As it turns out, a lot. PR maven and resident content strategist Francie shares her views on why public relations and content marketing work great together.
Content marketing establishes brands as experts—PR spreads the good word.
You can write the best press release there is but if there’s nothing to back it up, it’s not going to get any traction. The media, and the public, want to hear from a brand that’s established and nothing establishes a brand more than original content that resonates with its audience and proves it's an authority in the industry.
Original content gives your brand its identity—it showcases your values and proves that you're worth listening to.
Step one: produce original content on a regular basis. Step two: use PR tactics to spread its message far and wide. Good content inspires conversation and helps build relationships. By creating original content that helps/interests/entertains your audience, and by sharing it through owned channels, your organization will start two-way conversations with your audience and begin to foster customer loyalty. This supports many PR goals—it raises awareness of your brand, inspires buy-in and, overall, gives people the opportunity to feel more invested in your organization.
A PR campaign is more likely to be picked up if it’s backed by a solid content strategy.
Media outlets are often drawn in by PR, but stick around because of content. Members of both traditional and untraditional media outlets want to know that the organization they’re hearing from is legit. After a pitch goes out, a journalist will often head straight for your website. Once there, if they see an up-to-date blog, educational guides, videos and other pieces of original content, they’ll clearly see your company is a customer-conscious authority in its field.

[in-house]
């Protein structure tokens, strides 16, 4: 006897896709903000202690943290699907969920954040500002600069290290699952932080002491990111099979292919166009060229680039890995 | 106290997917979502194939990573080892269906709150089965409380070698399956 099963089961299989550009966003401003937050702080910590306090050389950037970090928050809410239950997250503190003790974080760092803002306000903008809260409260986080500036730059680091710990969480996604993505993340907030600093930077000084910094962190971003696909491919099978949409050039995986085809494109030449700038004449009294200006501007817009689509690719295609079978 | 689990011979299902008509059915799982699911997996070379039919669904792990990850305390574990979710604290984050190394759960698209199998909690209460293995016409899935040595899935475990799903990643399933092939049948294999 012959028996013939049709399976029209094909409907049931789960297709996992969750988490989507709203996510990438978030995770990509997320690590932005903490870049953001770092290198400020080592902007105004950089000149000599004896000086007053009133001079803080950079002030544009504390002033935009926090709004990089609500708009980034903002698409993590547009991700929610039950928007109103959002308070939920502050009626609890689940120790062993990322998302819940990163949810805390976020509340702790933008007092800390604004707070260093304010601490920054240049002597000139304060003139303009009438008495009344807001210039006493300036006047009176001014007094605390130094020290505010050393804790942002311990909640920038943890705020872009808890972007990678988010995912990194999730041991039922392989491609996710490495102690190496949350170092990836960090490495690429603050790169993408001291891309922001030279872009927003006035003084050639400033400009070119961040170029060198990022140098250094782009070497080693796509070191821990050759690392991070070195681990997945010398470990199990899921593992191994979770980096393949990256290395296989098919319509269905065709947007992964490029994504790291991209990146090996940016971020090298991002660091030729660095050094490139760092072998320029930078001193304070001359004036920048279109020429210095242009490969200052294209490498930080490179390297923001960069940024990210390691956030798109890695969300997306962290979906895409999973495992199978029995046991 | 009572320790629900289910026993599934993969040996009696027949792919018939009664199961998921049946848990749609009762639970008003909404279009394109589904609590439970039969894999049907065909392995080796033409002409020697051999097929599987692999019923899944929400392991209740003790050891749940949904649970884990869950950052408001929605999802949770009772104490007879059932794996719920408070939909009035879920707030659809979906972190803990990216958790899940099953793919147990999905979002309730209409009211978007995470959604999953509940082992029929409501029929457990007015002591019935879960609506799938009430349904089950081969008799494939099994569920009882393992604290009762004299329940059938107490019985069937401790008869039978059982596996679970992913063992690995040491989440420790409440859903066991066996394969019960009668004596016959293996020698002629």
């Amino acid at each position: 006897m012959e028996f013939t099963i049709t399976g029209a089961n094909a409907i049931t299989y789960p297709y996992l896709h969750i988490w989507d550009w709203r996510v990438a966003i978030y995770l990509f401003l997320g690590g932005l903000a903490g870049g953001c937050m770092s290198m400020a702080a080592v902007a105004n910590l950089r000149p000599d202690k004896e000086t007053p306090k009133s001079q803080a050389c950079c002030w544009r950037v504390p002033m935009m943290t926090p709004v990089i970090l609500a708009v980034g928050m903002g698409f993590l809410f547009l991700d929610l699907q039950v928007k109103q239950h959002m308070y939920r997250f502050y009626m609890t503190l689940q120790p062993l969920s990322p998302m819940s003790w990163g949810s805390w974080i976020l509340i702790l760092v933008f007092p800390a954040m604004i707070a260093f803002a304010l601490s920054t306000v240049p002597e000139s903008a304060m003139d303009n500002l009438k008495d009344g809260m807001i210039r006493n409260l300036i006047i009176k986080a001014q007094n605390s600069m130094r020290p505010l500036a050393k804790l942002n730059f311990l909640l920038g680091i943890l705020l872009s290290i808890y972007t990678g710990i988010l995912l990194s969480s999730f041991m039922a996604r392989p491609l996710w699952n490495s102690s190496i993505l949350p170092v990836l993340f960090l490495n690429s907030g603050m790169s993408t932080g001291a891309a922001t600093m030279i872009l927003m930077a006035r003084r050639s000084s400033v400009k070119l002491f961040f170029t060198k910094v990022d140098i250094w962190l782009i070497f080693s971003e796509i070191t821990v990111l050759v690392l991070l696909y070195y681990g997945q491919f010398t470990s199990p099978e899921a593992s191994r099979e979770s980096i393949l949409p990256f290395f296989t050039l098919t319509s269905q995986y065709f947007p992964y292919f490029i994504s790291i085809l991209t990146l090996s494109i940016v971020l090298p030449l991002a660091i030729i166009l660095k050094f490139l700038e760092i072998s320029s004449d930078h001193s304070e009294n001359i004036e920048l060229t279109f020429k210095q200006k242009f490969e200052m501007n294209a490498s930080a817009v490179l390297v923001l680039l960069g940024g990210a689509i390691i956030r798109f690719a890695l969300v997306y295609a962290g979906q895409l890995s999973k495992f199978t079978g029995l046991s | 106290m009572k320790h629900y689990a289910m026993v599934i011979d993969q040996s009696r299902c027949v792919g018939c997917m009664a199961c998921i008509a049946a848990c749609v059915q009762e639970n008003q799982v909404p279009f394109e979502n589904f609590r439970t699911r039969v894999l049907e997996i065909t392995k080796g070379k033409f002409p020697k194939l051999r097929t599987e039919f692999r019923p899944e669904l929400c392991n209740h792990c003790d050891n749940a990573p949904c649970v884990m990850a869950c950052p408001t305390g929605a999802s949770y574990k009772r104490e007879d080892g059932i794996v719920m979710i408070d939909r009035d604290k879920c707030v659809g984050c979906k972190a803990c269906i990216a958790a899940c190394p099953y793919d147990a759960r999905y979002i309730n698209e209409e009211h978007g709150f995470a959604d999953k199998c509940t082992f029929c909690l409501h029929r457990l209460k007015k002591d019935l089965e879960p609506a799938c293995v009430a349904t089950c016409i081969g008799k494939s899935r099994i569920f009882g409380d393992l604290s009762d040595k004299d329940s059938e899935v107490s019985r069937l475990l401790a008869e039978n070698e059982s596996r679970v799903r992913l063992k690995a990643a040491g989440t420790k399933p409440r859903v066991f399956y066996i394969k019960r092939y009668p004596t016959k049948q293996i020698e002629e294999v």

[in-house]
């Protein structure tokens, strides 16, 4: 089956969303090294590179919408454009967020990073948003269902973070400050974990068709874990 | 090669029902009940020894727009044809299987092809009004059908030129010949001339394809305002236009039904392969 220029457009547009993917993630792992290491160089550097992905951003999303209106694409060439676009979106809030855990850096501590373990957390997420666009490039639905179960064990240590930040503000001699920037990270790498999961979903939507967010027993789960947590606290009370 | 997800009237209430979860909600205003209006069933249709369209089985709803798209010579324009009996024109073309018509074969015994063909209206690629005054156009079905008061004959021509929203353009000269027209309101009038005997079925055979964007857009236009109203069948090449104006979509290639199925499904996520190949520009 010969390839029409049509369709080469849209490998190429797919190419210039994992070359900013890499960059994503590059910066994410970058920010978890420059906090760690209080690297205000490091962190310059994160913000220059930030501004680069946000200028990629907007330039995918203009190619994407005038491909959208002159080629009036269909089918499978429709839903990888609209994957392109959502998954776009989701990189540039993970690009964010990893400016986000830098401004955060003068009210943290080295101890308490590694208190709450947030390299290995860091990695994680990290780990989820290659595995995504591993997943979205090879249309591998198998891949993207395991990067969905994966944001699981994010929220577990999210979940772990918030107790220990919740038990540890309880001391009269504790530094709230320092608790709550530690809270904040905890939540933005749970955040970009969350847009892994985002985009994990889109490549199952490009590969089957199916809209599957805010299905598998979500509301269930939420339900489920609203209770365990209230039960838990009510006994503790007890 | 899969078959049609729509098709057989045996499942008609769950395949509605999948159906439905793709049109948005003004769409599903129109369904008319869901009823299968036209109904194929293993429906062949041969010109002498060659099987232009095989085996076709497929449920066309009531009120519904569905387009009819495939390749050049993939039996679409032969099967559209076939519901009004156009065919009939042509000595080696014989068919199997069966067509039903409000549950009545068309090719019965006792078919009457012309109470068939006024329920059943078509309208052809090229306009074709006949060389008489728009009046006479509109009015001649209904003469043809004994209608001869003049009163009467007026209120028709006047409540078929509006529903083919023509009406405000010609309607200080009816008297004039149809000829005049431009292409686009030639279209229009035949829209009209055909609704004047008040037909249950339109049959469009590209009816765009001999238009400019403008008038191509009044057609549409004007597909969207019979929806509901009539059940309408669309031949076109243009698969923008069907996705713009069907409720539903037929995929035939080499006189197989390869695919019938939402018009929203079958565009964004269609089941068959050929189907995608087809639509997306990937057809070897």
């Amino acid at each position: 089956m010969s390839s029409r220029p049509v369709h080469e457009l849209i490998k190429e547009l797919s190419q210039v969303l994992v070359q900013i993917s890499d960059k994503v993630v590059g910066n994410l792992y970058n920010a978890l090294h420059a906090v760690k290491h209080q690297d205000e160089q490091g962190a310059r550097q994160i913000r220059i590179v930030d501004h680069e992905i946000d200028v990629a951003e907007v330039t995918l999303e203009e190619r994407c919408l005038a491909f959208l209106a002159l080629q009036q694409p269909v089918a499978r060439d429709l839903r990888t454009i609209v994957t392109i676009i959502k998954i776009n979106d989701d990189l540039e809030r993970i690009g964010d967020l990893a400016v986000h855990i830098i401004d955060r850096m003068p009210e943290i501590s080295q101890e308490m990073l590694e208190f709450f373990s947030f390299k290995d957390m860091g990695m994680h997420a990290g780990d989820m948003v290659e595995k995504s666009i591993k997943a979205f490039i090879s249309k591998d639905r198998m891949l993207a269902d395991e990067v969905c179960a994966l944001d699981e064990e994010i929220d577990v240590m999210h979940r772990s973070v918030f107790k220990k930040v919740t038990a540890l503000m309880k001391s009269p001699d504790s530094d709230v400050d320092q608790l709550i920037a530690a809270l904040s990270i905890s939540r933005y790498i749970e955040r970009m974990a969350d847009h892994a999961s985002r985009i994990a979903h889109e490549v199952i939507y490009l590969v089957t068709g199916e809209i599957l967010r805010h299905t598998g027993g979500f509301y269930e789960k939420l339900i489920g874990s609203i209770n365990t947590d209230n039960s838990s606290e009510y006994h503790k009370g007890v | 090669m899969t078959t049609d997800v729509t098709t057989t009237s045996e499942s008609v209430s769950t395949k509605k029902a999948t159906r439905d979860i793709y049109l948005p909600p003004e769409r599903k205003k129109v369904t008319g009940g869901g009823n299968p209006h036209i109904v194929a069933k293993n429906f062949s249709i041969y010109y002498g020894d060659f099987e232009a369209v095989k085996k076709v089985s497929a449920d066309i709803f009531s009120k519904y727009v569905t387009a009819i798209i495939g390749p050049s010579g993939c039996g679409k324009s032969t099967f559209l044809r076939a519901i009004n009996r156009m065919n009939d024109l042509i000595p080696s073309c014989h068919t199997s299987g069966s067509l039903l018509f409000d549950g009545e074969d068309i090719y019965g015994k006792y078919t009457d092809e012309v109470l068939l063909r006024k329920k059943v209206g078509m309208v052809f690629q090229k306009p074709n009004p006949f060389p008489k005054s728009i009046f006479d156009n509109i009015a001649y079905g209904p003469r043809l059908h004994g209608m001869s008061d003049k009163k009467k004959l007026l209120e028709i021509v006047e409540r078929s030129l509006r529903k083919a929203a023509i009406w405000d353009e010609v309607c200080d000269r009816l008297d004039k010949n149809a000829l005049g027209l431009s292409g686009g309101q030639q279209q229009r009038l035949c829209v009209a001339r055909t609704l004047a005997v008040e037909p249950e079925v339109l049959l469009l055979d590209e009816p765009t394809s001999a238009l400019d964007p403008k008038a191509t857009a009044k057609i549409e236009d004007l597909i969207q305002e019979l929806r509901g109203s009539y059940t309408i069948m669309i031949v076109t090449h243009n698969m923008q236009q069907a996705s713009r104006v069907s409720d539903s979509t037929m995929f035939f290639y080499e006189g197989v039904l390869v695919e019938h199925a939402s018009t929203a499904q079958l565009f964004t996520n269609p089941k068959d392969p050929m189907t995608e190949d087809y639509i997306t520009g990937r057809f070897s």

Linking PR and content marketing doesn’t take much.
Chances are, you're already combining PR and content marketing in some way. But, with a little strategic planning, you could make these efforts go a lot further. Want to promote an upcoming event? Use PR and content marketing to spread the word better and faster. Create a hashtag, include it in the press release and build content around it. A PR campaign that integrates social media and original content is more likely to, as those PR pros like to say, ‘have legs.’
Content lives on, continuing to support PR goals over time.
The power of the internet! A good infographic, a thought-provoking video, a funny GIF—if done right, these will continue to be shared time and time again and thus continue to build brand awareness long after a campaign has wrapped. (We all remember the Oreo tweet heard ‘round the world.)
It’s true—content marketing and PR can not only be friends but could soon, with a little effort, find themselves inseparable. So, marketing folks, take your PR frenemies out for lunch, bury the hatchet and start working together to create a cohesive strategy that supports both your goals.
Get in touch to find out how we can support your PR strategy with high-quality content.